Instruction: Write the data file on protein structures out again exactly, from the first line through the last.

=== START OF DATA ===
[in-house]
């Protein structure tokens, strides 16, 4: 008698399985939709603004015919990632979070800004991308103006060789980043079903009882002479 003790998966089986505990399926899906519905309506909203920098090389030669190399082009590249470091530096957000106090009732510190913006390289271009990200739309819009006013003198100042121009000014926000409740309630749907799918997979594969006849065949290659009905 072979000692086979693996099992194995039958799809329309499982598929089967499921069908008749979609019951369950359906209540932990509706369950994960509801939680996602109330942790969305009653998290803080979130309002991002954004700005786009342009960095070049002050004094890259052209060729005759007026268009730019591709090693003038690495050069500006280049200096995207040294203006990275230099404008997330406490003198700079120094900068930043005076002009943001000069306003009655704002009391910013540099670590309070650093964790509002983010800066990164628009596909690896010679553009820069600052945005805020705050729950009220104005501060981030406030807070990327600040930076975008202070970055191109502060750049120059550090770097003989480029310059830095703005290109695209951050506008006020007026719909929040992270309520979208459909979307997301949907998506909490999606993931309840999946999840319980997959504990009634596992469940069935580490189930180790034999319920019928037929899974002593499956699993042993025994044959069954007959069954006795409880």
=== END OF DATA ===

[in-house]
């Protein structure tokens, strides 16, 4: 008698399985939709603004015919990632979070800004991308103006060789980043079903009882002479 003790998966089986505990399926899906519905309506909203920098090389030669190399082009590249470091530096957000106090009732510190913006390289271009990200739309819009006013003198100042121009000014926000409740309630749907799918997979594969006849065949290659009905 072979000692086979693996099992194995039958799809329309499982598929089967499921069908008749979609019951369950359906209540932990509706369950994960509801939680996602109330942790969305009653998290803080979130309002991002954004700005786009342009960095070049002050004094890259052209060729005759007026268009730019591709090693003038690495050069500006280049200096995207040294203006990275230099404008997330406490003198700079120094900068930043005076002009943001000069306003009655704002009391910013540099670590309070650093964790509002983010800066990164628009596909690896010679553009820069600052945005805020705050729950009220104005501060981030406030807070990327600040930076975008202070970055191109502060750049120059550090770097003989480029310059830095703005290109695209951050506008006020007026719909929040992270309520979208459909979307997301949907998506909490999606993931309840999946999840319980997959504990009634596992469940069935580490189930180790034999319920019928037929899974002593499956699993042993025994044959069954007959069954006795409880």